They’re the warning signs that are possibly all that stand between you and a $300 speeding fine – but that could all be about to change.
As part of a report into mobile speed cameras, NSW Auditor General Margaret Crawford said the existing system is not effectively deterring drivers from speeding, and that the signage that warns drivers of upcoming speed cameras should be scrapped.
“The use of multiple warning signs provides drivers with general reassurance that they will receive an obvious warning to slow down before potentially being caught speeding,” Ms Crawford wrote in the report.
“This limits the opportunity to moderate driver behaviour through causing drivers to be worried they could be caught anywhere, anytime.”
As it stands, a sign must be placed 250 metres ahead of the mobile speed camera to warn drivers but Ms Crawford said it is crucial to create a perception that speeding can be enforced anywhere at any time.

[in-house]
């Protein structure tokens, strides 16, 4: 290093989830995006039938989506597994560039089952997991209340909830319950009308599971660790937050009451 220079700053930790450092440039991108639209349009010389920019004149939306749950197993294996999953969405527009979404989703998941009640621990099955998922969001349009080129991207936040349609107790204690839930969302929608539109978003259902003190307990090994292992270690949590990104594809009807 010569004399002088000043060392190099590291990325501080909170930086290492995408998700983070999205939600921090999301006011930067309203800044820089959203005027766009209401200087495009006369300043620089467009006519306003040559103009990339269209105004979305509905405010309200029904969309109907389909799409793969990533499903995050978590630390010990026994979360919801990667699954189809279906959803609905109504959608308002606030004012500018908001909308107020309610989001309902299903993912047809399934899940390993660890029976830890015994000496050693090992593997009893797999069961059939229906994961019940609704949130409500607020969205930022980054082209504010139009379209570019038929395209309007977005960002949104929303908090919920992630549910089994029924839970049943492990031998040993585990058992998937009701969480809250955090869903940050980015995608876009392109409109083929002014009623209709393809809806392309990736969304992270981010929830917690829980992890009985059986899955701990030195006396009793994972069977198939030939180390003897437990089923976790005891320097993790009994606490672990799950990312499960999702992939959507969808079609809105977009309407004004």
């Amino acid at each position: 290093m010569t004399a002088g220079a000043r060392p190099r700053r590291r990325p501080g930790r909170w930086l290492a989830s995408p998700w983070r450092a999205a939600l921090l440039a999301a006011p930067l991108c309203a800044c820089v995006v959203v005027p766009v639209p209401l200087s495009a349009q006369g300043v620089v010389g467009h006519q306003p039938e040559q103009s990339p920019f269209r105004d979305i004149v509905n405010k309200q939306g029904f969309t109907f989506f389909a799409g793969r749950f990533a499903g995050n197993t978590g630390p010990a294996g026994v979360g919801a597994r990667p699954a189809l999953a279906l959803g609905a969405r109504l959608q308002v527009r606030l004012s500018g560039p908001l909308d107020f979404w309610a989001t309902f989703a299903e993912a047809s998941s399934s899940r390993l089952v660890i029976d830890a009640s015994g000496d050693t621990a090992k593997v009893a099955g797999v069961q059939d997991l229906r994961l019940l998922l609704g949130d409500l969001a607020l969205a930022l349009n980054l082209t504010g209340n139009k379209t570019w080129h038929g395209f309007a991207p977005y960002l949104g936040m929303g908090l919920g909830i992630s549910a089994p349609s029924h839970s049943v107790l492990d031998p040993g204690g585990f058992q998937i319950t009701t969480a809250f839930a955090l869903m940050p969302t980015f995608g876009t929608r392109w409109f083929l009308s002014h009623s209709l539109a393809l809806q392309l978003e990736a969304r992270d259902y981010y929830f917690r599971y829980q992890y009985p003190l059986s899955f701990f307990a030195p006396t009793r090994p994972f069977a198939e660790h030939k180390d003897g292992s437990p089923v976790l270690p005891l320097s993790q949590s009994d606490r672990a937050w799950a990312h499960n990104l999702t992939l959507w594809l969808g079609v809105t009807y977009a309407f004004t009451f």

She also said there are considerable expenses and safety risks involved with maintaining the warning signage.
“There are also additional costs associated with the signs, including the time for their set-up and removal, and additional site maintenance costs,” she said.
“Deploying signs puts the operators at risk of injury and signs routinely get stolen and damaged, which can disrupt a MSC session.”
More than 1000 locations have been approved for MSC’s, however Ms Crawford wants that number raised.
She pointed towards Victoria’s recent success with “covert” mobile speed camera as a key aspect in improving that state’s road safety record.
But a spokesperson from the NSW Roads Minister’s office rubbished any suggestions that the speed camera warning signs should be removed, telling News Corp “it’s not going to happen”.
“We’re not going to start pulling down signs like they do in Victoria.”